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Letters to the Editor

Letter: Lessons from Alaska: Responsible energy production is pro-Alaska and pro-America

This month, we had the opportunity to speak at the Arctic Encounter Symposium, the largest policy gathering in North America of domestic and international Arctic leaders.

Experts from around the world spoke about the impact climate change has on the Arctic region — from melting permafrost and rising sea levels to land erosion and changing wildlife habitats. We heard directly from political leaders, including U.S. Sen. Lisa Murkowski and Alaska Lt. Gov. Nancy Dahlstrom, Native communities and foreign diplomats about the opportunities Alaska has to offer.

What was clear to us is energy production is critical to Alaska’s economy and way of life. From the time Alaska became a state, it has relied on oil and gas revenues to support its overall economy. In a state where far too many still do not have access to running water and most remote communities rely entirely on diesel generators for electricity and heat, these revenues are the reason many rural communities have basic infrastructure, including electricity, sewer and water, schools and medical facilities. Still, communities throughout the Last Frontier are exploring new ways to embrace clean energy resources, including wind turbines, solar panels, geothermal and small modular nuclear reactors.

Returning home, we are inspired by the unique challenges Alaskans face. In Utah, and other areas of the Lower 48, some rural communities also have difficult weather extremes and a lack of basic infrastructure. Because of these challenges — from Alaska to the American West and the Northeast U.S. — it is unrealistic to expect a clean energy transformation overnight. Instead, we should empower states to do what Alaska has so successfully done for decades: embrace all their energy resources that support jobs and local economies while strengthening our energy security, lowering prices for Americans and reducing global emissions.

It’s critical that members of Congress understand the challenges all rural communities face regarding climate resiliency and energy production, and we are grateful for the opportunity to learn firsthand how commonsense solutions can lead to responsible and sustainable energy, as well as economic prosperity. Too often, Washington, D.C.’s prescriptive policy solutions and regulatory requirements overlook the flexibility needed for diverse communities like those we saw in Alaska to find the needed balance among security, affordability, and sustainability.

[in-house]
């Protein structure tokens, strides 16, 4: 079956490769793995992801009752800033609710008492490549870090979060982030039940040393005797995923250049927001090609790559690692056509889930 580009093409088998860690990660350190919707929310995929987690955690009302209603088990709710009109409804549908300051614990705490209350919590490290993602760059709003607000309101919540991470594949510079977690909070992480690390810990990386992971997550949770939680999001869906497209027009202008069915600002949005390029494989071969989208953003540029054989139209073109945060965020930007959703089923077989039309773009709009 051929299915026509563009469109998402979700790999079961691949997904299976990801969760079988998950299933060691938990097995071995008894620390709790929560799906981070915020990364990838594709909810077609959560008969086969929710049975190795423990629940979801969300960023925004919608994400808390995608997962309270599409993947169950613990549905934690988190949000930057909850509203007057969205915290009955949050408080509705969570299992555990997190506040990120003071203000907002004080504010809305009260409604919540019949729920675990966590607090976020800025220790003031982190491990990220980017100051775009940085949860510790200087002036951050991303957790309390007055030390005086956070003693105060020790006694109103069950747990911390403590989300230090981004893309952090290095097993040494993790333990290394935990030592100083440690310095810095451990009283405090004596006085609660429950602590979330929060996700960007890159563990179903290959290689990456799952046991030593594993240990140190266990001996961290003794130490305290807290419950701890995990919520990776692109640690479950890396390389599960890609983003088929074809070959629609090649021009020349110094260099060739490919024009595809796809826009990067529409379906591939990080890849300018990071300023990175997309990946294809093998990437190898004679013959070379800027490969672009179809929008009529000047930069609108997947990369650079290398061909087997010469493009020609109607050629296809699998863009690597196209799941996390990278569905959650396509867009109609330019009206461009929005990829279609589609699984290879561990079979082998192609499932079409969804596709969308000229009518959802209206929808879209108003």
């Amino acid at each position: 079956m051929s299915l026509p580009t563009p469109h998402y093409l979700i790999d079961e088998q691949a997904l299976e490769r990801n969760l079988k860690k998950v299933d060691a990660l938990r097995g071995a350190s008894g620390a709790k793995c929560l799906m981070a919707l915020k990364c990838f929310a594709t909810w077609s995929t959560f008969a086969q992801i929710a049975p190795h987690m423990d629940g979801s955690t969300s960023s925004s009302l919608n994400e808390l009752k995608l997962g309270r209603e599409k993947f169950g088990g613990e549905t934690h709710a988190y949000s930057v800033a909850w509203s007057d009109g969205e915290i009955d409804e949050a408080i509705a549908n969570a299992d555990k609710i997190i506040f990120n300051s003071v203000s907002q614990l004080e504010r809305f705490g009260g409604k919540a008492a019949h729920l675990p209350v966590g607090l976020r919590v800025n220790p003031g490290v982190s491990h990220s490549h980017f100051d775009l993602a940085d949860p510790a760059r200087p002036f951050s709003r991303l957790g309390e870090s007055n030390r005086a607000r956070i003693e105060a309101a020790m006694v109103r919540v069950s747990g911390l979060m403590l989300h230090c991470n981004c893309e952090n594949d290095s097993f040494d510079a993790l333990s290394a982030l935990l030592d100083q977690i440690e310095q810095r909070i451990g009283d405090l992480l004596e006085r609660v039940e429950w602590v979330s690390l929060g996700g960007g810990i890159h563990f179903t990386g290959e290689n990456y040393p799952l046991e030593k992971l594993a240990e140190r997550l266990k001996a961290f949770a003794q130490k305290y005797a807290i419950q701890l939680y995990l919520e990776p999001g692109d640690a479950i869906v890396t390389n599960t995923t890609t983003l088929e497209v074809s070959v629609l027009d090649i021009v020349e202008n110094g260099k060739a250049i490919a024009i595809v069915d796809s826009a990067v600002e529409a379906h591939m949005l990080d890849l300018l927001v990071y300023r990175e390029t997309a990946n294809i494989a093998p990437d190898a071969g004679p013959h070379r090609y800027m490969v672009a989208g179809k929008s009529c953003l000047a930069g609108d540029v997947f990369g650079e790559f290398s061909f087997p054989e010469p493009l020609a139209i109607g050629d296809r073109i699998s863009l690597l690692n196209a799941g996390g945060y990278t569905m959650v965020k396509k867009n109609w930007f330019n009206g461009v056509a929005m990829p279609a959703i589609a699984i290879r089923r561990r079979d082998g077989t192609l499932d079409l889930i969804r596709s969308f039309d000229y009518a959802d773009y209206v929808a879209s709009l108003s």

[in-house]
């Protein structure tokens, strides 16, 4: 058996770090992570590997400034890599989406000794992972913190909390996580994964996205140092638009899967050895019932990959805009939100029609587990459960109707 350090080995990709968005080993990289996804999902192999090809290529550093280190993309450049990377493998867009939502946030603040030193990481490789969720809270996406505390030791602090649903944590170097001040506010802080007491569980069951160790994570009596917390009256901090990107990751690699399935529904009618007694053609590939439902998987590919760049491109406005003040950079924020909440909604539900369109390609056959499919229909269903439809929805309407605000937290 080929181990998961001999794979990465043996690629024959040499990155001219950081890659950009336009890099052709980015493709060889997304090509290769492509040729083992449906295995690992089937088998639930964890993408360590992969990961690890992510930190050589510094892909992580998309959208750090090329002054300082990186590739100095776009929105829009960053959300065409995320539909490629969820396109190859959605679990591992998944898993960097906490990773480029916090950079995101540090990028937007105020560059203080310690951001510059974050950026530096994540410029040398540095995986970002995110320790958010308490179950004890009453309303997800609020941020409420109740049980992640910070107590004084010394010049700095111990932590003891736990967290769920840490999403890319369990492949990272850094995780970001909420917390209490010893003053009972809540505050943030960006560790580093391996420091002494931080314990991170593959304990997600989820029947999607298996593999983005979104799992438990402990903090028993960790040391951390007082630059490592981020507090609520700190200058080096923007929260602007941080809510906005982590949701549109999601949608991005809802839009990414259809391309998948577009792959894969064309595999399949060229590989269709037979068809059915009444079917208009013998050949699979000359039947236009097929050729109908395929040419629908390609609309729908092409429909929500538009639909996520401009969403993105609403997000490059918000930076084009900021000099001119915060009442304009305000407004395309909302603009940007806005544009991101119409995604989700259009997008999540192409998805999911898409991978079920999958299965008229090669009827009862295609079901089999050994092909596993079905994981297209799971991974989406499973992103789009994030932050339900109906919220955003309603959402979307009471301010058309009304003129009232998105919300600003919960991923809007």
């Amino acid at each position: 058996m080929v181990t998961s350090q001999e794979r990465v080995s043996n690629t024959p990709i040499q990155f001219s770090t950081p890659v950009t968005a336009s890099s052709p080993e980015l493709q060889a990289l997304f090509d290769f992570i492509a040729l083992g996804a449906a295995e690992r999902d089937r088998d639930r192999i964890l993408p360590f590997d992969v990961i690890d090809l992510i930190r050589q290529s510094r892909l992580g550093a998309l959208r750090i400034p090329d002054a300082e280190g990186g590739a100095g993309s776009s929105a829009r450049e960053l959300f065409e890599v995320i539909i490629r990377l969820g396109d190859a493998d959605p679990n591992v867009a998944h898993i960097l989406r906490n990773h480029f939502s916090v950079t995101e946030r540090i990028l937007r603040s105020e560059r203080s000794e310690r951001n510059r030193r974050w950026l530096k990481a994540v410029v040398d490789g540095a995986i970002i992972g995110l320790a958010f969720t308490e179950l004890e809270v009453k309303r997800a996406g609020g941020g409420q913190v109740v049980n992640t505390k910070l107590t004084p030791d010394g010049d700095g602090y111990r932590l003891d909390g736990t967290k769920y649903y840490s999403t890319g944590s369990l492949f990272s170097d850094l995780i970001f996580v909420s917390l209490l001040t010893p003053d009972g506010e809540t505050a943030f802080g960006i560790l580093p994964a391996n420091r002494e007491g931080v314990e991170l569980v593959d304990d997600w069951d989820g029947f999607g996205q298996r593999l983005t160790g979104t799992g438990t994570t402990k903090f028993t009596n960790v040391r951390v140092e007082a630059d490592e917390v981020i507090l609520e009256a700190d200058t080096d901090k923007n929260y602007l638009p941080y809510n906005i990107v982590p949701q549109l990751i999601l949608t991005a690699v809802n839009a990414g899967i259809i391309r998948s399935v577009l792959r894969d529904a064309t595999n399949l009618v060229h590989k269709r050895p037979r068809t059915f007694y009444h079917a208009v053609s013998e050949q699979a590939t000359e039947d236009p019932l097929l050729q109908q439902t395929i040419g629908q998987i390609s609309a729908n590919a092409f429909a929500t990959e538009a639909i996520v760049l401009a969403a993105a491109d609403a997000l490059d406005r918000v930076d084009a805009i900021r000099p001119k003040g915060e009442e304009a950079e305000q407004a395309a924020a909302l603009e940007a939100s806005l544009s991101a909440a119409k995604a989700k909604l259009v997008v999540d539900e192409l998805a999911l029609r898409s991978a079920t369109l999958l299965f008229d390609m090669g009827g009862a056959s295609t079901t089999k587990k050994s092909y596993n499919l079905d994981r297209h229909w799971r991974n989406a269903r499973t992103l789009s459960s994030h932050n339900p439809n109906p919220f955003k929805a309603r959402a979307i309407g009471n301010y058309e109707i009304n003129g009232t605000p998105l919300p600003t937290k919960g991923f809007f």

On the heels of the U.S. House of Representatives bipartisan passage of the Lower Energy Costs Act — a Republican priority aimed at promoting responsible all-of-the-above energy production in the United States — the conversations at the Arctic Encounter could not have been more timely.

The Conservative Climate Caucus — a group of nearly 80 Republican members of Congress — is working to promote solutions to combat our changing climate and lower global emissions. There may not be a better state that exemplifies the importance of an all-of-the-above energy approach than Alaska.

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The U.S. is fortunate to have access to so many resources — from natural gas reserves to critical mineral deposits — domestically available. And American production of energy resources is among the cleanest in the world, so why wouldn’t we want to increase responsible development in Alaska and other states, where communities exemplify the balance between energy production and environmental protection?

Instead of relying on adversarial nations for critical energy resources and foregoing the opportunity to supply cleanly-produced energy resources globally, we should look to the Alaska model when helping to secure our nation’s energy future and continue to mitigate the effects of climate change on local communities and ecosystems throughout the state.

As two people who work to promote bipartisan conversation on national climate and clean energy policy, we understand when it comes to protecting our planet and ensuring we have affordable, reliable energy, there is plenty of disagreement on how to solve climate change. Rather than throwing partisan stones, it is clear Alaska communities work together to meet the challenges they face — an example we should all follow.

Rep. John Curtis represents Utah’s 3rd Congressional District and serves as Chairman of the Conservative Climate Caucus. Heather Reams is president of Citizens for Responsible Energy Solutions (CRES).

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